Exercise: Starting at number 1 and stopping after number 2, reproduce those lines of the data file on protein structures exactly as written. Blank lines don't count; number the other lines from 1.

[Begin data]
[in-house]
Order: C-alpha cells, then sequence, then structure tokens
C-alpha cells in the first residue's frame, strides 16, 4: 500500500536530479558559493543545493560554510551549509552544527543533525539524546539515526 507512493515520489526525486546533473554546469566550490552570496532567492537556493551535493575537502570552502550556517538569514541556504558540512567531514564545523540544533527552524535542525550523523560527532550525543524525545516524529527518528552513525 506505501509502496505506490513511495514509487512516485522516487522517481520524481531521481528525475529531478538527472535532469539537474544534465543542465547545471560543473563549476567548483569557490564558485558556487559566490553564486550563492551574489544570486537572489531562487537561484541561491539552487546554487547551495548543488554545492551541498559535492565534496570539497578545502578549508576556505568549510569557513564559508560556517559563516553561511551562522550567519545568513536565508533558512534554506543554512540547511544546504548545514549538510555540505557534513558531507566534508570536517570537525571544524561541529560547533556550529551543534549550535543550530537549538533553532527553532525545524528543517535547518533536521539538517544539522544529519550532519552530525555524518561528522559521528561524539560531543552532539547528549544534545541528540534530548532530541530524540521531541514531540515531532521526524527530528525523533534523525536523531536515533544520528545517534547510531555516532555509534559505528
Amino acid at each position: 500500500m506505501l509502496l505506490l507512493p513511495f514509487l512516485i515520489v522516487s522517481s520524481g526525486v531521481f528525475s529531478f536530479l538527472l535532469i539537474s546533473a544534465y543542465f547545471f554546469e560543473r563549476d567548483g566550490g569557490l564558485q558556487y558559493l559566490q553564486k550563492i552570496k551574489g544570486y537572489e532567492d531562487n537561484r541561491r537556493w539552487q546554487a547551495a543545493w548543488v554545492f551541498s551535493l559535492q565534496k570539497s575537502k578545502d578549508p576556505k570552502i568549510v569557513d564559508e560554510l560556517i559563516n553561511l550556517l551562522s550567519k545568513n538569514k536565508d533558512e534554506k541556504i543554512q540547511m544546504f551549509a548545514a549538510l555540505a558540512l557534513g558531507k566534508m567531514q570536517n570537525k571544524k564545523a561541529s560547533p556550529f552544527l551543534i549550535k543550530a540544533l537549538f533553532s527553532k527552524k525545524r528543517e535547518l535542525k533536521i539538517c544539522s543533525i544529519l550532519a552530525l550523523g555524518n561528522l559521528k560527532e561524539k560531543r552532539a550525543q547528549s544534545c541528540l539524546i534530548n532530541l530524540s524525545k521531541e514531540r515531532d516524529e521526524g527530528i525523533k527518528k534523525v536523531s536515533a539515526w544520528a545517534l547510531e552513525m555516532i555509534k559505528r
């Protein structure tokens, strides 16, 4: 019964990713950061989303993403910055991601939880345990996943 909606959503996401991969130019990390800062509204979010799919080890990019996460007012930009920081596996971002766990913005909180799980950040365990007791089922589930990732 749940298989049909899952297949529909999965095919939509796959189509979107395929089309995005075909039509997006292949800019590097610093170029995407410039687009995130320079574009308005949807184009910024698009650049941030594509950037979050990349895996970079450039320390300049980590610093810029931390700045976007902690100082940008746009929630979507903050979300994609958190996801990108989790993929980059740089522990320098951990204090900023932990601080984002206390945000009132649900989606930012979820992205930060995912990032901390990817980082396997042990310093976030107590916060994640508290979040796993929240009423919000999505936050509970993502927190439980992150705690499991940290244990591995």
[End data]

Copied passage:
[in-house]
Order: C-alpha cells, then sequence, then structure tokens